- Special Sections
- Public Notices
The roof and kennels of the proposed animal shelter were revisited again at last Tuesday night’s County Council meeting. Capital Projects Manager and Facilities Director Anne Laurent made her pitch to council in an effort to increase the budget for the animal shelter to $1,357,380, which would incorporate a metal roof, outside kennel drainage and would increase the number of kennels from 14 to 18.
Laurent said that she and her staff want to put solar panels on the animal shelter, as well as radiant heat. “You’re not replacing any unit by doing radiant heat,” she said. “It also adds comfort to the animals.”
During her presentation, she also addressed the coyote fence that is part of the plans for the new shelter. The fence was a main point of the last animal shelter discussion because councilors were concerned that it did not meet downtown standards. “The architect has dressed up the coyote fence and that constitutes the façade and how we meet the downtown standards,” Laurent said. She also mentioned that the flat roof has been converted and that is where the proposed solar panels would go.
Laurent also described the proposed kennels and how the chain link fronts would be replaced with either a solid glass or metal panel for “dogs that are barkers” or can be disruptive when people enter the animal shelter. She said that the panels would be used instead of the chain link-type front for the kennel because “it looks more attractive.”
Sally Wilkins, a volunteer at the animal shelter was in council chambers during Tuesday night’s meeting to help answer some of the questions that councilors had regarding the shelter and the animals they care for.
Bowman asked Wilkins how long an animal stays in the shelter before he or she is adopted. “We’ve had dogs up to six months and cats up to a year,” Wilkins replied. “What’s the average?” Bowman queried. “Dogs stay one to two months,” Wilkins said. “Cats don’t move as fast as the dogs. It’s two to five months for cats.
“We tried to prioritize things that we thought were important,” Wilkins said of the animal shelter plans. “When the original design was done, it was a conceptual idea of kennels, so we did some measuring and what we have right now is 3.5 by 12 feet long, that a dog has access to 24 hours a day.” She said the new design will be 3 feet by 12 feet long, but will be divided by a guillotine. “Half is inside and half is outside,” she said. “When no one is there, the animals will be confined to half they space they are in now.”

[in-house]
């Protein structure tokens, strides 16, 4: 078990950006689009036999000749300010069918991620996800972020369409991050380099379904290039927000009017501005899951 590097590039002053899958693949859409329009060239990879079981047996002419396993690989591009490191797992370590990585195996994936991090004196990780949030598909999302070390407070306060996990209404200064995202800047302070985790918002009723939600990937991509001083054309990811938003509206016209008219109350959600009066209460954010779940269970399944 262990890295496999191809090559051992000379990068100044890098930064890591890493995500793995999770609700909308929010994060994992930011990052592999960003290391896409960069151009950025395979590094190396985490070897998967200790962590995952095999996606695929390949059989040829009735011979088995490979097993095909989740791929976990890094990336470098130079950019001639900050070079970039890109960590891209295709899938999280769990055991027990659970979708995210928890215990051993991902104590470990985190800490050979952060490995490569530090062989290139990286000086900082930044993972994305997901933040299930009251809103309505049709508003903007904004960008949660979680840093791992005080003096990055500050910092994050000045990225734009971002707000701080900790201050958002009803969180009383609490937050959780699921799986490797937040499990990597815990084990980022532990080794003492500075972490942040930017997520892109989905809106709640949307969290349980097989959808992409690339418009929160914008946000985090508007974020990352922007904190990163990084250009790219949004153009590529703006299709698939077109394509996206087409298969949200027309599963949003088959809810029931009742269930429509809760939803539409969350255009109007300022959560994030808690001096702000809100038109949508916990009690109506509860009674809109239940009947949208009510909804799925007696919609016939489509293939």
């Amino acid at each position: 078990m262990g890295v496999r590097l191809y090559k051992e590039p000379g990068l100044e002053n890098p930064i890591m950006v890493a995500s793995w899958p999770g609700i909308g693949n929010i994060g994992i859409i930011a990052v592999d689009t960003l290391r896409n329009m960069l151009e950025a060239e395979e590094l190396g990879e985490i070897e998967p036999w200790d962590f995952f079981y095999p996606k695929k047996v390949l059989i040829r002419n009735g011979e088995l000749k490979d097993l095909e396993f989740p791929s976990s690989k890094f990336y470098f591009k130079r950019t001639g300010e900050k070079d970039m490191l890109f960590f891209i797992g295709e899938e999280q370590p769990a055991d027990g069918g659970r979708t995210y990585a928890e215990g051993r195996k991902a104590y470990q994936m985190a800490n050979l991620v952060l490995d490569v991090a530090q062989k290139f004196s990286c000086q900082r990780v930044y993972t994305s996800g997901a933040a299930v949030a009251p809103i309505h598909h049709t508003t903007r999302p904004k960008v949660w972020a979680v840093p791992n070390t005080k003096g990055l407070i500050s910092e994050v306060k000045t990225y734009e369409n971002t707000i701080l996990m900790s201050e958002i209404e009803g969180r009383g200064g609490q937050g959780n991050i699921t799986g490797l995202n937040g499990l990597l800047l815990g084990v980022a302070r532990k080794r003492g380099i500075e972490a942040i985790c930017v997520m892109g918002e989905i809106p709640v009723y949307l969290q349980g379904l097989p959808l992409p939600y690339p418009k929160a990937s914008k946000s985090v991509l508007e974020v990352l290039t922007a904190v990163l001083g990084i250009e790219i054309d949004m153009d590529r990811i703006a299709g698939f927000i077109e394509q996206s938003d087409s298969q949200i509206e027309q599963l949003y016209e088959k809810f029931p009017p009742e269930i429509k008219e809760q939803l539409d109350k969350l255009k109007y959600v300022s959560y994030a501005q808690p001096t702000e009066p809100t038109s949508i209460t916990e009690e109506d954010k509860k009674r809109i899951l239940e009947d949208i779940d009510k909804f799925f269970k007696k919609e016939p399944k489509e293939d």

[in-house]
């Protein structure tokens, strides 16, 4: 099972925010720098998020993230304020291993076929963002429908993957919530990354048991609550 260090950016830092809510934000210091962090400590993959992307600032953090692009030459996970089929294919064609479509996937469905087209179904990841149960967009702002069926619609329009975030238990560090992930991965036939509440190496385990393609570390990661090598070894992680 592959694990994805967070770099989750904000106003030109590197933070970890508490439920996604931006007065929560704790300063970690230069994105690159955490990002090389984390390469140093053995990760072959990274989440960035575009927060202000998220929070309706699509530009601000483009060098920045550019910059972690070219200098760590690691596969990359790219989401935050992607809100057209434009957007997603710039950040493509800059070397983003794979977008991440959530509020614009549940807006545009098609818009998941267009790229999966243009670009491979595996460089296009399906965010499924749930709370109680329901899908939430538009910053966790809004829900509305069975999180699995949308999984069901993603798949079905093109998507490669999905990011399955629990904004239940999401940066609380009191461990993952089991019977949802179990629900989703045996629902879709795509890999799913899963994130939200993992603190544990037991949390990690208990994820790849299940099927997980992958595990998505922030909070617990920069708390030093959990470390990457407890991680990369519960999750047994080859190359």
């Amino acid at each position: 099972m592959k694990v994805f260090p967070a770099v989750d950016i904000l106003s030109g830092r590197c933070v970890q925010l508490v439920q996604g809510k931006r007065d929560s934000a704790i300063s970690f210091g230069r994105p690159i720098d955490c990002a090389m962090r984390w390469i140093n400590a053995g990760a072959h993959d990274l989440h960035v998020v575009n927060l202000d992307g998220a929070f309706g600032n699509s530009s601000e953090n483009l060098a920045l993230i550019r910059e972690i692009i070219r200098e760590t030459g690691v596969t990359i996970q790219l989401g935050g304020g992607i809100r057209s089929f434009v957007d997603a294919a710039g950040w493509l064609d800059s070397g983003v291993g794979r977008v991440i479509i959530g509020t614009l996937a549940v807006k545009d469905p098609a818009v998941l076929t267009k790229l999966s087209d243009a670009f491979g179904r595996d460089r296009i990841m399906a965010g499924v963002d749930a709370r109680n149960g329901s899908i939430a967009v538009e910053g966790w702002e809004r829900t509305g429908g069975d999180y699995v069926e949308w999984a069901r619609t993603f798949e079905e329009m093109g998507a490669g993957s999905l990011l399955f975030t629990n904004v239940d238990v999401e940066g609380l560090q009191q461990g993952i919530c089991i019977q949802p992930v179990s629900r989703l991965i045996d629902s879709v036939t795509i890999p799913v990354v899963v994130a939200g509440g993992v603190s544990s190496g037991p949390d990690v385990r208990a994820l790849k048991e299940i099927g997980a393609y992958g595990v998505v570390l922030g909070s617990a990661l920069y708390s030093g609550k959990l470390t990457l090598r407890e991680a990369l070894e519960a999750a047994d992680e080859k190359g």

Going back to the topic of the roof and kennels, Laurent said that the reason she pursued the drains and the roof during the Nov. 18 meeting is because she felt it was a better payback to do the longer life roof now rather than later. “We added the kennels because we were trying to improve the design on the 18th and not delay the progress. The kennels came up after the 18th,” she said.
The vote on the original motion got a bit confusing as amendments were added and some failed. Originally, Councilor Ken Milder moved, seconded by Councilor Michael Wheeler, that Council approve Budget Revision 2009-21, increasing the Animal Shelter Project budget to $1,357,380 to incorporate the metal roof, outside kennel drainage and increase the number of kennels from 14 to 18. He further moved that the following enhancements be incorporated from the agenda documentation: The site floor plan, the downtown architectural standards renderings and the schematic design enhancement costs. The motion also directed staff to return to Council with a budget revision to increase the Animal Shelter Project Budget accordingly.
Wheeler then offered a friendly amendment that was accepted by Milder that asked that the budget revision be sufficient to include the solar heating at a cost of $133,346. The amended motion failed 2-4, with Councilors Gibson, Hall, Berting and Bowman voting against it.
Chairman Hall then moved to amend the original motion, seconded by Gibson, to remove enhancement A — upgrade exterior to meet downtown architectural standards, and further moved that the following enhancements be incorporated from Attachment D of the agenda documentation: Enhancement A, B, C and D; and direct staff to return to Council with a budget revision to increase the Animal Shelter Project Budget accordingly. That amended motion also failed 2-4, with Councilors Wheeler, Berting, Bowman and Milder opposed.
Berting amended the original motion, adding a cat play solid partition from the dog area, an exterior canopy to cover storage material and an expanded delivery yard, which adds $17,000. The motion quickly failed for lack of a second. Berting then moved to amend the original motion, seconded by Milder, to add only the cat play solid partition from the dog area, at a cost of $4,000. Berting then decided to withdraw the motion.
The uncertainty finally came to an end when Hall moved to call the question as stated in the original motion. That motion passed 5-1 with Gibson opposed.